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The article explains the 1-9 steps which I haven't posted in full (see article). From my perspective as a child/adult grief companion some of these steps are great, a T maybe required for some of the steps, and some steps might not fit - take what resonates. I'm posting because I like the blurb written before the steps since it highlights the importance of why children need support in terms of helping them to process feelings.
Trauma generates emotions, and unless we process these emotions at the time the trauma occurs, they become stuck in our mind and body. Instead of healing from the wounding event, the trauma stays in our body as energy in our unconscious, affecting our life until we uncover it and process it out. The healthy flow and processing of distressing emotions, such as anger, sadness, shame, and fear, is essential to healing from childhood trauma as an adult.
The healthiest response to childhood emotional wounds is also the rarest: When the trauma first occurs, we recognize the violation it has caused to our sense of self, feel the natural emotions that follow, and then realize that the violation doesn’t say anything about us personally — and thus we don’t make negative meaning of it and can let it go.
But because emotions like anger and sadness are painful — and because crying or confronting others is often not socially acceptable — this process doesn’t happen automatically. Instead, we may suppress our emotions, rather than feel and process them. As a child, this process is even more difficult. What can feel like a pinprick to an adult — an insult about one’s appearance that we can brush off at 40 — can feel like a stab wound to a child and create lasting damage (body dysmorphia, depression, etc.).
Then we carry these emotional stab wounds with us into adulthood, and they affect our relationships, career, happiness, health . . . everything. That is, until we process them and heal by feeling our feelings.
Why we don’t always feel our feelings
Even the most loving and attentive parents can do lasting damage to our sense of self. Meaning well and hating to see us hurt, our parents may have rushed in after an upsetting episode. “Don’t feel bad — it’s okay,” our caregiver said when we started to cry. The truth is, feeling bad can be good for us. We needed to feel bad for a while and to think about why we felt the way we did.
Or maybe our parents weren’t loving and attentive, and they demanded that we stop crying when we felt hurt. Either way, we didn’t learn how to feel our feelings productively. We didn’t learn that emotions are temporary and fleeting, that they have a predictable beginning, middle, and end, and that we will survive. When we don’t learn how to feel our feelings, we may start to interpret all emotions as terrifying.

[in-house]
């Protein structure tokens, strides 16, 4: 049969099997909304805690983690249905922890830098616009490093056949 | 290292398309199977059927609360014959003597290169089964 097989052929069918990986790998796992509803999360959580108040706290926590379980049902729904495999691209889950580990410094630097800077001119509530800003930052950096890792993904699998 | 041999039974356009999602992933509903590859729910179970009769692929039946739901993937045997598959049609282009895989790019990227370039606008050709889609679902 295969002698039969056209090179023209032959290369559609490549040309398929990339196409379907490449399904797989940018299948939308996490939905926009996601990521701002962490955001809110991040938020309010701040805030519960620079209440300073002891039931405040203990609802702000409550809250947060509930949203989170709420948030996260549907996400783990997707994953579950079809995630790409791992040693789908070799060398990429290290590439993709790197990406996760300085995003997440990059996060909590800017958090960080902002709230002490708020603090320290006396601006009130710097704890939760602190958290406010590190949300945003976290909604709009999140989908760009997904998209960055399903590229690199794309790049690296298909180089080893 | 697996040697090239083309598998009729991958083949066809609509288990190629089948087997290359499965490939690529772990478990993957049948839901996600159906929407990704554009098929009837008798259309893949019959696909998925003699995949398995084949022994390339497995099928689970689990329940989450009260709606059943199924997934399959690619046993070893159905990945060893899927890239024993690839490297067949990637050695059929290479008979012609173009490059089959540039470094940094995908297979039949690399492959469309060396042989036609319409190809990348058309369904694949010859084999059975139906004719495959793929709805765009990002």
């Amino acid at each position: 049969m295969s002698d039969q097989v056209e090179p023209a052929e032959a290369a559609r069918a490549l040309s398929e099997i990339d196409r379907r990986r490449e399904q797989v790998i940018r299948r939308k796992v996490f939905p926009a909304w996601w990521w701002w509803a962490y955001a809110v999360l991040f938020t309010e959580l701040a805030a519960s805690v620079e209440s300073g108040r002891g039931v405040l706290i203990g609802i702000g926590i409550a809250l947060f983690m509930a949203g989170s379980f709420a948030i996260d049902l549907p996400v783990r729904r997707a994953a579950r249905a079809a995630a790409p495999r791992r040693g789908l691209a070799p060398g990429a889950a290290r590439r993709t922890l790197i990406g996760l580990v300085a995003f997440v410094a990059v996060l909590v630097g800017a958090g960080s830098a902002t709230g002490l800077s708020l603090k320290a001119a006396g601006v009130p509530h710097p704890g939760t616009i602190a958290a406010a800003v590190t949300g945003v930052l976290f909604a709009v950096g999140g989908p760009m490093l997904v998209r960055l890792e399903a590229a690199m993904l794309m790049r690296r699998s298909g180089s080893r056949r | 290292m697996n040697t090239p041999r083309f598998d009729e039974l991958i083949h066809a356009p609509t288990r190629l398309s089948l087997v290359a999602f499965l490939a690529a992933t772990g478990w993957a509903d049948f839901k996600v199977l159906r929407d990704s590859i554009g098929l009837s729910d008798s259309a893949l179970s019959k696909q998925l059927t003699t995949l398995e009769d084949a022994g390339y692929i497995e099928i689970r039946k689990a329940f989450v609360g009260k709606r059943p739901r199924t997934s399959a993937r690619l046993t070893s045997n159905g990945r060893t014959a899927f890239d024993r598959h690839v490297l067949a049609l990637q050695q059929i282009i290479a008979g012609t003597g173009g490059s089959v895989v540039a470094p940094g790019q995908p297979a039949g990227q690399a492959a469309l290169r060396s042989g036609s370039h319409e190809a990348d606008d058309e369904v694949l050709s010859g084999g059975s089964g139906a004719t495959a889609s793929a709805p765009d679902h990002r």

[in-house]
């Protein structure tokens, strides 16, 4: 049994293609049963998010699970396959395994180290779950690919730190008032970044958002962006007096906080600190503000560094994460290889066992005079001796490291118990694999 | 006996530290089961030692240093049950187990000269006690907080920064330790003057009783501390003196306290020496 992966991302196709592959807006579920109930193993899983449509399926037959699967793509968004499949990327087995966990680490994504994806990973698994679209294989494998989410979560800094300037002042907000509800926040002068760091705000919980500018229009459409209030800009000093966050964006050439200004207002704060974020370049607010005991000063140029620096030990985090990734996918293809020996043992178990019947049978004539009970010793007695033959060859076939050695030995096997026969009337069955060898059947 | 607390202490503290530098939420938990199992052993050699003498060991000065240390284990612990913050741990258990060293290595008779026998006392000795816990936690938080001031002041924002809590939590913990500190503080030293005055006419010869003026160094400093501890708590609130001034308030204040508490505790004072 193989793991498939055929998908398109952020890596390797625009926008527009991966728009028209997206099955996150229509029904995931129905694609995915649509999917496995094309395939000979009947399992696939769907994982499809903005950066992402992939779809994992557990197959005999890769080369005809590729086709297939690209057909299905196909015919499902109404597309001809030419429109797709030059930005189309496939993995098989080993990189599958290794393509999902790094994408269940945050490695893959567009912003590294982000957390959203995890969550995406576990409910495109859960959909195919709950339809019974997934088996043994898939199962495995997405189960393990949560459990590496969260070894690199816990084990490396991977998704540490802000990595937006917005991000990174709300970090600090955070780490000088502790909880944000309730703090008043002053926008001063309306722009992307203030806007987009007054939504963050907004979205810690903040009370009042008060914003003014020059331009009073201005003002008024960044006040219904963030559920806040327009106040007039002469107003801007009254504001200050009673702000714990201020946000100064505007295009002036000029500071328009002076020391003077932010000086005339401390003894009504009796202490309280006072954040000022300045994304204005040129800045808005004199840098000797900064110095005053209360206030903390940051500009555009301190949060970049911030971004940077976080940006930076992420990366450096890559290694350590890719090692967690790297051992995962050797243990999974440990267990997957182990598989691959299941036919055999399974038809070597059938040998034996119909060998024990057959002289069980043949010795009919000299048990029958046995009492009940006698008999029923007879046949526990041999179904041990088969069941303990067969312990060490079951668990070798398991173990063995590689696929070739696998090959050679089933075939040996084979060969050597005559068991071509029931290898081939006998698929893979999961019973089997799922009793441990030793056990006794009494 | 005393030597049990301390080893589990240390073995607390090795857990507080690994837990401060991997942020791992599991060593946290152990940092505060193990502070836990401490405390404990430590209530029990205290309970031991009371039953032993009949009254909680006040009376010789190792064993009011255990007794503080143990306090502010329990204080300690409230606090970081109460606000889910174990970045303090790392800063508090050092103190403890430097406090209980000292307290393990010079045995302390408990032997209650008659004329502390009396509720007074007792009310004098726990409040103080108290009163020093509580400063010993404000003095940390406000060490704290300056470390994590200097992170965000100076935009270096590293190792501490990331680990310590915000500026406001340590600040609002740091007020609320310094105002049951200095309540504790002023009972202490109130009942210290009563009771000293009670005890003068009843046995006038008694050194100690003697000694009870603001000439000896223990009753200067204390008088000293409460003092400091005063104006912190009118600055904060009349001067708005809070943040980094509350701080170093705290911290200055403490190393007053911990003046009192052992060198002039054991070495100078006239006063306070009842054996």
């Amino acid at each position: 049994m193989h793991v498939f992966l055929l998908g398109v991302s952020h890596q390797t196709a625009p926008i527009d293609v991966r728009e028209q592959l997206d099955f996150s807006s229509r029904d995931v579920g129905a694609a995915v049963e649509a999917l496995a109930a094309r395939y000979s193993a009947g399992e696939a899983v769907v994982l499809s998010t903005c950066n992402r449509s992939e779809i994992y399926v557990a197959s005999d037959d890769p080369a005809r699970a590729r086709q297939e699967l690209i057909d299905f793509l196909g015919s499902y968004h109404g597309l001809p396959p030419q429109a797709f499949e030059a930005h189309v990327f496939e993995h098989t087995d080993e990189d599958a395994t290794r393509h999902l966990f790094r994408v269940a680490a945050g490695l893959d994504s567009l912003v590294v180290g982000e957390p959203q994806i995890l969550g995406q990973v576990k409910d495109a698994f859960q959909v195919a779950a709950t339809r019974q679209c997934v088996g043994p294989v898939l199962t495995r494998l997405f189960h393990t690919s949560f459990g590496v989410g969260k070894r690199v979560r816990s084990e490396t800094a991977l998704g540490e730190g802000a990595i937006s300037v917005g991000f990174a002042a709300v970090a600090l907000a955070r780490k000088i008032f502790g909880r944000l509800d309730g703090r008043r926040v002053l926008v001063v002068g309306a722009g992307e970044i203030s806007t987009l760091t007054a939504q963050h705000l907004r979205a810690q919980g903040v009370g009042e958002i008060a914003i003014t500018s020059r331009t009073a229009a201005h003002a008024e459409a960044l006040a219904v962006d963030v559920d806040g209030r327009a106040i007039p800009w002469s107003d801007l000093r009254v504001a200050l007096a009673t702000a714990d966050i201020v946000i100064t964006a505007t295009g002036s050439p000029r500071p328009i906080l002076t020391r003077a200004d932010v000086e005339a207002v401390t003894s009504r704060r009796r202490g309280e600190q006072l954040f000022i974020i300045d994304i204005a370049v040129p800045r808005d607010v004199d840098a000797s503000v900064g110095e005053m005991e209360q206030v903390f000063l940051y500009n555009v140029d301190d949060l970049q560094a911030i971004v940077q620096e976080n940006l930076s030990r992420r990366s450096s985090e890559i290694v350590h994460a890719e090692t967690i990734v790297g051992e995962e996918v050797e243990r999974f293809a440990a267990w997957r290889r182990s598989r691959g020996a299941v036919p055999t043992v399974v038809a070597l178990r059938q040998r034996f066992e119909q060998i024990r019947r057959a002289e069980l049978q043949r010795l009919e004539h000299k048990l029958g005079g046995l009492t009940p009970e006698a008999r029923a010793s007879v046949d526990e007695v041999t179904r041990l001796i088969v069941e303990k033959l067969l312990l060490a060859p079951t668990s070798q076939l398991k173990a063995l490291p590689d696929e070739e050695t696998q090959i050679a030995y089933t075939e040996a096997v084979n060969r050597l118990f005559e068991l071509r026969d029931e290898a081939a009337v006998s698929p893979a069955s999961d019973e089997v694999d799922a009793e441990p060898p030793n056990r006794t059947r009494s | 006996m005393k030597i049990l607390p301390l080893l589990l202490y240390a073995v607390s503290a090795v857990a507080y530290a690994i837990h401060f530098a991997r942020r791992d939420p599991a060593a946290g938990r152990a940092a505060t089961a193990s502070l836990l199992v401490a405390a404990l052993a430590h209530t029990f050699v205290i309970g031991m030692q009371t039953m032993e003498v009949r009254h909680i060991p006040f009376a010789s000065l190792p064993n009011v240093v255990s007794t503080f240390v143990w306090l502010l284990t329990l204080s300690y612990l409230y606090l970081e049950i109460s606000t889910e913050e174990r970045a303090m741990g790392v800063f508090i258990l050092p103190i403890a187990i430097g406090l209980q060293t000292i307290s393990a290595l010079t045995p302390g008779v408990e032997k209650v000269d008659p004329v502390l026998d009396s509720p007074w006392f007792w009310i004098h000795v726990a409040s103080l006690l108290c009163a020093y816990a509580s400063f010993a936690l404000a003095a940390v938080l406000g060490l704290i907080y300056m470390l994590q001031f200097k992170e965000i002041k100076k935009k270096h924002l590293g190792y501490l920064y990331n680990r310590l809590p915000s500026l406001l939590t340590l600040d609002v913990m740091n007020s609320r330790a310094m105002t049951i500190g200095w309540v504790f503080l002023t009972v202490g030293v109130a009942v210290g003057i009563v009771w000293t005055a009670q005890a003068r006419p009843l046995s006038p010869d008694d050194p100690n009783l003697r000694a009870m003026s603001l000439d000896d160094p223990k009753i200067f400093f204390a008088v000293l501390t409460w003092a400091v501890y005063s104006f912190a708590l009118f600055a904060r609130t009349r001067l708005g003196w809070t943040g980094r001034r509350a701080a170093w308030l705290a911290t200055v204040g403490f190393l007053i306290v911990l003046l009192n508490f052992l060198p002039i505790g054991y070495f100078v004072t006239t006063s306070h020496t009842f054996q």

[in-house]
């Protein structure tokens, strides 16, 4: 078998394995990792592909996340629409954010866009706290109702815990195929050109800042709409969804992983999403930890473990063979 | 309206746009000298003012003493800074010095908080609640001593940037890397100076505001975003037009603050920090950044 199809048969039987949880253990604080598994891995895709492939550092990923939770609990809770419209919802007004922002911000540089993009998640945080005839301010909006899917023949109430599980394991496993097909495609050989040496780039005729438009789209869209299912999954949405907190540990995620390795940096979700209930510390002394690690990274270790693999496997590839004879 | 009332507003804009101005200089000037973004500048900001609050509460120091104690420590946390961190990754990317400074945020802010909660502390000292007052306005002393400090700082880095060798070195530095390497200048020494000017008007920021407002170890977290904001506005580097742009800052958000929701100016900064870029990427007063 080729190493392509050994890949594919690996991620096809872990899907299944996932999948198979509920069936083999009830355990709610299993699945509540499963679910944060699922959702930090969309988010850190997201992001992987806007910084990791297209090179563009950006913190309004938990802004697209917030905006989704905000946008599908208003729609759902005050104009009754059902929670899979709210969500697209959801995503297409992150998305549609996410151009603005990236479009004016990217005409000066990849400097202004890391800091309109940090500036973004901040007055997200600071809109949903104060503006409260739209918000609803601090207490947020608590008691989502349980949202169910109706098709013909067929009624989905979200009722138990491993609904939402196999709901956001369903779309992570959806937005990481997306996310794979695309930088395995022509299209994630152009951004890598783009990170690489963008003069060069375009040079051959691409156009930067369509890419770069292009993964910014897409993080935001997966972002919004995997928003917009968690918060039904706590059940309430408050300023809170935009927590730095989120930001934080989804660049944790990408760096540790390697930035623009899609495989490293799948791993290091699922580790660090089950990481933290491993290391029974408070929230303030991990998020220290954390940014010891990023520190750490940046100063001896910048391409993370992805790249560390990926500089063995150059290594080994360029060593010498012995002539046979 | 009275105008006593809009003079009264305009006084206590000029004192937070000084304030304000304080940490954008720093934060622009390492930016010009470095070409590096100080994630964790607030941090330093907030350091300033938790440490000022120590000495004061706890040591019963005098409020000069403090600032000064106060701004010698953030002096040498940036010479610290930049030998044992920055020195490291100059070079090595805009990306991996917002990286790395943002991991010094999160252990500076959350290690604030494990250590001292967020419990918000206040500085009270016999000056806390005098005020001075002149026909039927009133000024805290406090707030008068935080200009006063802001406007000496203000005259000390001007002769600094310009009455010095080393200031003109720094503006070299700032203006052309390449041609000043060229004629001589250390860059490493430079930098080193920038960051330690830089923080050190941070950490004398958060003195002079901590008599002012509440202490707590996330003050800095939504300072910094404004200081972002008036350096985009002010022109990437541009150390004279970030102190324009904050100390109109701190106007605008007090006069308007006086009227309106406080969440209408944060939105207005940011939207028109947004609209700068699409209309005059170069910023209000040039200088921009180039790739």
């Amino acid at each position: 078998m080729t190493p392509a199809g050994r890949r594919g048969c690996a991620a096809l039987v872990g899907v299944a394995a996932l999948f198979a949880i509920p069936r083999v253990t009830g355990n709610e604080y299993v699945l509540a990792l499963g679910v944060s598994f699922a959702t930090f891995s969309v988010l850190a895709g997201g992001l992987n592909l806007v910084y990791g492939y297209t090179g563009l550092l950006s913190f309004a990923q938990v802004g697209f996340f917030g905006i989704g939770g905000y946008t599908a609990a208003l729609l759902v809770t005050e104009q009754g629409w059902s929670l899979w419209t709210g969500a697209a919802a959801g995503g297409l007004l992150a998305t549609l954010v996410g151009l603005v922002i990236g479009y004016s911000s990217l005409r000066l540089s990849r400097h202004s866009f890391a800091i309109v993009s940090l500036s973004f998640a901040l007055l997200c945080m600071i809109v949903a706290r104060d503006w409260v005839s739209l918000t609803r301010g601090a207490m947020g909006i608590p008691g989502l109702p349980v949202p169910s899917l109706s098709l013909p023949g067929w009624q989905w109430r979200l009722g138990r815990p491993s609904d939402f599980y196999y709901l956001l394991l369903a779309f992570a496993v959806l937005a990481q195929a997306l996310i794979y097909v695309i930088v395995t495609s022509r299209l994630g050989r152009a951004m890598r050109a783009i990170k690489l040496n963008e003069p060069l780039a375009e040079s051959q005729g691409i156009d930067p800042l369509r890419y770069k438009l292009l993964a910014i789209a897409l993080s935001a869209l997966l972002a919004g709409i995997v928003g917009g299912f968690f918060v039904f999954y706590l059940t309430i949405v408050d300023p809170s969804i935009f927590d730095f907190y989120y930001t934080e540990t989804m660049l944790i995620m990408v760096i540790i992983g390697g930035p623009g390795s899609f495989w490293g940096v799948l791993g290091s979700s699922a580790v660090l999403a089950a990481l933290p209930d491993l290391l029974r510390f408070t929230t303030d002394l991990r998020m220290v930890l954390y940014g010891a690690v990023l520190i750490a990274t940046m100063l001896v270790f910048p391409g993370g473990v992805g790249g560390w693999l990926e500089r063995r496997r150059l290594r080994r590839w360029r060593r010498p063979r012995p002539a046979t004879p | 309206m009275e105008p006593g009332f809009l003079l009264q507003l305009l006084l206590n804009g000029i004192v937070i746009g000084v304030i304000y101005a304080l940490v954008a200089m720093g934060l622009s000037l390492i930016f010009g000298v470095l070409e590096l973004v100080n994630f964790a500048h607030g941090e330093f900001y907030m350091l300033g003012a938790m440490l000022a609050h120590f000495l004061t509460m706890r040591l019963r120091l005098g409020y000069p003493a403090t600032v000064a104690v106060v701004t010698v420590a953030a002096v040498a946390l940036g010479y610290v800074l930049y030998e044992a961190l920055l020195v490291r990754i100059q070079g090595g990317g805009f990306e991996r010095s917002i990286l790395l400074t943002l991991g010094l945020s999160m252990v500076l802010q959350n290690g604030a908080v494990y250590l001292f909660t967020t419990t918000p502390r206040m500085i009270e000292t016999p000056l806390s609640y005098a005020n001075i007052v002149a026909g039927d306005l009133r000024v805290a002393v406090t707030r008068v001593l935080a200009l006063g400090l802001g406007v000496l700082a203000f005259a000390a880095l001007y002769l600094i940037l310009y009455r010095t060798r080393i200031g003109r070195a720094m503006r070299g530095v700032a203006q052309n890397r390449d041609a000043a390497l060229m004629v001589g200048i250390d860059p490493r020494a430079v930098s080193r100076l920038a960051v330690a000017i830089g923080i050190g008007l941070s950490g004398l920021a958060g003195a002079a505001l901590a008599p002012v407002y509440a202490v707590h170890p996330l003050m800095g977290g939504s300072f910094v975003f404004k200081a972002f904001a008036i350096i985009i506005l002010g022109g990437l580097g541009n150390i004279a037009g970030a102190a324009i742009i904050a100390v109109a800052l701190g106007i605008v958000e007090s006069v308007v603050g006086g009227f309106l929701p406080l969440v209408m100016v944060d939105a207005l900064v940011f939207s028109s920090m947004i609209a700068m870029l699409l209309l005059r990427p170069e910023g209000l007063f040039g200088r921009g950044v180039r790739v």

As children, we can’t distinguish our feelings and our “self.” We think we are our feelings. If our feelings aren’t treated as acceptable in a certain situation, we may decide that we aren’t acceptable.
To heal from childhood trauma, we have to complete the process that should have begun decades ago, when the wounding incident happened. I developed this exercise based on my decades of experience helping patients heal from childhood emotional wounds. (Find an expanded version in my book, Mindful Aging.) The first time you try this exercise, I suggest starting with a small trauma. When I work with clients in my private practice, I like to start small and move toward bigger traumas once they have mastered the technique and feel comfortable with it.
1. Ground it.
2. Recall it.
3. Sense it.
4. Name it.
5. Love it.
6. Feel and experience it.
7. Receive its message and wisdom.
8. Share it.
9. Let it go.
That craving drives our worst behavior." Jodi Picoult
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I’ve followed some of these recommendations to good effect.
"Grief makes children of us all. Any intellectual difference is destroyed. The wisest know nothing."
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I came across an essay about grief recently that is helping me embrace those difficult hurts from my past and see a point in all of it:
Grief is not something to get over, but something to get into, fully. Its heartbreak is not a malady, but can be a portal into depth and communion, ripening into a grounded bareness of being that guides us into deeper, far more humane ways of living.
Unfortunately, contemporary culture is largely grief-phobic, especially regarding the uninhibited expression of grief. A few tears are usually deemed okay, so long as they’re not too loud, not too messy. “Being strong” in the presence of grief is often held as more of a virtue than letting grief have its way with us — with “being strong” meaning keeping relatively stoic, holding things together, not letting our emotions “get the better of us.” The unexpressed grief that permeates our culture — and is stored in our collective shadow — keeps us overly apart from each other.
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